My Second Team: Watford
Tthe latest post in our My Second Team series sees us welcome back Jonathan Rodgers – and anyone who follows Jonathan on Twitter will be keen to get the clarity this piece provides on his varying allegiances. Jonathan blogs at Facing Two Ways.
There has only ever one team for me. Derby County. Well, that’s not strictly true. I’ve supported a total of three teams in my life, often two at the same time. It seems perfectly natural to me. I love football and think it’s important to support your local team. It’s just that for me, “local” has meant quite a few places over the years.
Born and bred in Derby, I first watched a game at The Baseball Ground in 1976 at the age of 7. Yes, I am that old.. I didn’t go again until 1979 but what a game it was. A 4-1 victory over local rivals Nottingham Forest & a humiliation for a certain Brian Clough.
I was hooked from that game onwards but didn’t start attending games regularly until the 1982-83 season. My older brother asked me one night if I wanted to go with him to a game. Off we went and I never looked back. By then Derby were in headlong decline and struggling against relegation to the Second Division. I was was enthralled though, partly due to the return to football management of Peter Taylor – I was always a sucker for that romantic hope that we would return to our former glories and Taylor represented that for me. I was a regular on the Popside terrace as Taylor provided enough of a boost to the team to save us from relegation.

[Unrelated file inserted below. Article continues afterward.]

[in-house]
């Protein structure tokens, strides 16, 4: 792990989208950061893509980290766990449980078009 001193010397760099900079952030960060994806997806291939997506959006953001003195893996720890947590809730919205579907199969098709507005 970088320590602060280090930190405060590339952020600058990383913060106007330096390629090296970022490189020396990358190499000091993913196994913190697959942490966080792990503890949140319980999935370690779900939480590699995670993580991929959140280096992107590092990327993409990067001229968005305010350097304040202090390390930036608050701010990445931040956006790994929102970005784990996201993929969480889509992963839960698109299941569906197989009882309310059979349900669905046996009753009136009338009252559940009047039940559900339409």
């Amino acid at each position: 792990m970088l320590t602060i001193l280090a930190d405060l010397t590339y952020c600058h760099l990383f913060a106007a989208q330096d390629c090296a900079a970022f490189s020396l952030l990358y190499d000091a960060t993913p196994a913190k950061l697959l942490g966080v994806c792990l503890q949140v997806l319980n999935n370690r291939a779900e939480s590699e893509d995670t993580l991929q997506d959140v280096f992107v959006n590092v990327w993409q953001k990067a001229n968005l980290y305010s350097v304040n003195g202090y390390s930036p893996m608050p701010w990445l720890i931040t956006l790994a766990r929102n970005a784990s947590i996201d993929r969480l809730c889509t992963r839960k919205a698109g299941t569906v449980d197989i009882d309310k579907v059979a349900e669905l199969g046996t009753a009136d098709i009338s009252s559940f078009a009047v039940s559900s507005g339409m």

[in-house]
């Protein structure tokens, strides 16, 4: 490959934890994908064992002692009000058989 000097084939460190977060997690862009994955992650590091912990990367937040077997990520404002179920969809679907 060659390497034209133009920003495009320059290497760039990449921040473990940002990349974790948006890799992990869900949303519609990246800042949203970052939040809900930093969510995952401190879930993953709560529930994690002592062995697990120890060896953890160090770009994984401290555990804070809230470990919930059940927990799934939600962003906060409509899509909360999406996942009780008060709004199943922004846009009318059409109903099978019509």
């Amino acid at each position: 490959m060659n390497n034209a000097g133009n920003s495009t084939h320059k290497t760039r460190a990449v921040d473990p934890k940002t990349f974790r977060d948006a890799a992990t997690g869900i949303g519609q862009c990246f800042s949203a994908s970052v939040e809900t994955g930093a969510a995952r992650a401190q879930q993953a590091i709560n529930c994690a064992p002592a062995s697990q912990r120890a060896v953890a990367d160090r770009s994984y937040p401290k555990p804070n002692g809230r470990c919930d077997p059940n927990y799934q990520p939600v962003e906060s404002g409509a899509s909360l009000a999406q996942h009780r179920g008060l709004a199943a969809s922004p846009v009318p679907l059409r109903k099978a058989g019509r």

It was a bit of a blur after that. Near bankruptcy, averted at the last by Robert Maxwell. Taylor’s heartbreaking resignation. Relegation to the Third Division in 1984 and going to games when there were barely 6,000 in the ground. Travelling to away games every fortnight on a decrepit British Rail football special, where the buffet car was an empty carriage with a bloke sitting on a crate dispensing cheese rolls. Arthur Cox, back to back promotions and return to the big time followed. Dean Saunders, Mark Wright and fifth spot in the First Division in 1989 was the zenith.
By the time we were relegated again and local millionaire Lionel Pickering took over and started splashing the cash around to no great effect (sounds sort of familiar?), I had other things in my life to distract me from the Rams. In 1994, I emigrated to a flat in a down at heel part of South East London and embarked on a nascent civil service career working on the counter in a DSS office. It was a tough job and one of my new colleagues had a proposition for me. We worked around the corner from Selhurst Park and a season ticket watching the unloved Wimbledon FC offered the prospect of easy, cheap access to Premier League football. As my colleague and soon to be close friend described it – “Beer. Football. Beer. Football. What’s not to like?” The answer was yes (obviously).